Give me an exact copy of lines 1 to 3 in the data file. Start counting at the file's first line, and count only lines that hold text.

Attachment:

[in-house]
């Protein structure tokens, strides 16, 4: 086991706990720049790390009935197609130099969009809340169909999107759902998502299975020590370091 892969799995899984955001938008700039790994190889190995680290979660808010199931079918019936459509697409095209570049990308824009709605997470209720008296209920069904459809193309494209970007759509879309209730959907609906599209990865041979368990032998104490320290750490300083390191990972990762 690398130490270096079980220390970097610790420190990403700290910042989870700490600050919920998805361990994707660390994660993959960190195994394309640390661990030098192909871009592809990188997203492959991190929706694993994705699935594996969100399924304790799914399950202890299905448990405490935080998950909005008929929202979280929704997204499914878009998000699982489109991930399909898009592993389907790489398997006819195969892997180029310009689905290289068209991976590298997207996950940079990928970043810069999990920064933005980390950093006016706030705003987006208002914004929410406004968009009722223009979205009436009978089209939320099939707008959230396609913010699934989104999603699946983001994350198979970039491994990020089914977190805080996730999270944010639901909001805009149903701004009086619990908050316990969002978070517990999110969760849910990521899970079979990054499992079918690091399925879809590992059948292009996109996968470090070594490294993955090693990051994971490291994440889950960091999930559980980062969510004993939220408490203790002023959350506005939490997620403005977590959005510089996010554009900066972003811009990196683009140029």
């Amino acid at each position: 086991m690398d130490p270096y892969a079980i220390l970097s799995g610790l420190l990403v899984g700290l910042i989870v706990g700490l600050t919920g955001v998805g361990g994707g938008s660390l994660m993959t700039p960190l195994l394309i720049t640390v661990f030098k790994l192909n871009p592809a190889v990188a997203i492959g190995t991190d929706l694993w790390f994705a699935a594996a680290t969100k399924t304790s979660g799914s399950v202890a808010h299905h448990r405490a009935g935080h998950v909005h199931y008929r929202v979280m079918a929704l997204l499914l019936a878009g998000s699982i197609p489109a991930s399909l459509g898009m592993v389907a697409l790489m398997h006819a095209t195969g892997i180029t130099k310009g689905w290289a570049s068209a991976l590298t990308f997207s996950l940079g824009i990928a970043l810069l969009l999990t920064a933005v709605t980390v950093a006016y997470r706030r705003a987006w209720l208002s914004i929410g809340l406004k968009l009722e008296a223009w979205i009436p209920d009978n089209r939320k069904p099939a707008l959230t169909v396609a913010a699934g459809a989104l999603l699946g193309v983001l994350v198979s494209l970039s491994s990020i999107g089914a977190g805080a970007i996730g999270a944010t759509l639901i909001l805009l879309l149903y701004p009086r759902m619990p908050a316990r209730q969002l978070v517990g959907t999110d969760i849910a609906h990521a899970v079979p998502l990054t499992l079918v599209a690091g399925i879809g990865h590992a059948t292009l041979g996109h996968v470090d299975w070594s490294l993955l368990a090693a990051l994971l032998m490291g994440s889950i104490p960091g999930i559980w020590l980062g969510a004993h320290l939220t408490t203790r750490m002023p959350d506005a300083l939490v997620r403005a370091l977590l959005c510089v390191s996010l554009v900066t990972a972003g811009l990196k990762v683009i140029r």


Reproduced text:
[in-house]
């Protein structure tokens, strides 16, 4: 086991706990720049790390009935197609130099969009809340169909999107759902998502299975020590370091 892969799995899984955001938008700039790994190889190995680290979660808010199931079918019936459509697409095209570049990308824009709605997470209720008296209920069904459809193309494209970007759509879309209730959907609906599209990865041979368990032998104490320290750490300083390191990972990762 690398130490270096079980220390970097610790420190990403700290910042989870700490600050919920998805361990994707660390994660993959960190195994394309640390661990030098192909871009592809990188997203492959991190929706694993994705699935594996969100399924304790799914399950202890299905448990405490935080998950909005008929929202979280929704997204499914878009998000699982489109991930399909898009592993389907790489398997006819195969892997180029310009689905290289068209991976590298997207996950940079990928970043810069999990920064933005980390950093006016706030705003987006208002914004929410406004968009009722223009979205009436009978089209939320099939707008959230396609913010699934989104999603699946983001994350198979970039491994990020089914977190805080996730999270944010639901909001805009149903701004009086619990908050316990969002978070517990999110969760849910990521899970079979990054499992079918690091399925879809590992059948292009996109996968470090070594490294993955090693990051994971490291994440889950960091999930559980980062969510004993939220408490203790002023959350506005939490997620403005977590959005510089996010554009900066972003811009990196683009140029």
């Amino acid at each position: 086991m690398d130490p270096y892969a079980i220390l970097s799995g610790l420190l990403v899984g700290l910042i989870v706990g700490l600050t919920g955001v998805g361990g994707g938008s660390l994660m993959t700039p960190l195994l394309i720049t640390v661990f030098k790994l192909n871009p592809a190889v990188a997203i492959g190995t991190d929706l694993w790390f994705a699935a594996a680290t969100k399924t304790s979660g799914s399950v202890a808010h299905h448990r405490a009935g935080h998950v909005h199931y008929r929202v979280m079918a929704l997204l499914l019936a878009g998000s699982i197609p489109a991930s399909l459509g898009m592993v389907a697409l790489m398997h006819a095209t195969g892997i180029t130099k310009g689905w290289a570049s068209a991976l590298t990308f997207s996950l940079g824009i990928a970043l810069l969009l999990t920064a933005v709605t980390v950093a006016y997470r706030r705003a987006w209720l208002s914004i929410g809340l406004k968009l009722e008296a223009w979205i009436p209920d009978n089209r939320k069904p099939a707008l959230t169909v396609a913010a699934g459809a989104l999603l699946g193309v983001l994350v198979s494209l970039s491994s990020i999107g089914a977190g805080a970007i996730g999270a944010t759509l639901i909001l805009l879309l149903y701004p009086r759902m619990p908050a316990r209730q969002l978070v517990g959907t999110d969760i849910a609906h990521a899970v079979p998502l990054t499992l079918v599209a690091g399925i879809g990865h590992a059948t292009l041979g996109h996968v470090d299975w070594s490294l993955l368990a090693a990051l994971l032998m490291g994440s889950i104490p960091g999930i559980w020590l980062g969510a004993h320290l939220t408490t203790r750490m002023p959350d506005a300083l939490v997620r403005a370091l977590l959005c510089v390191s996010l554009v900066t990972a972003g811009l990196k990762v683009i140029r």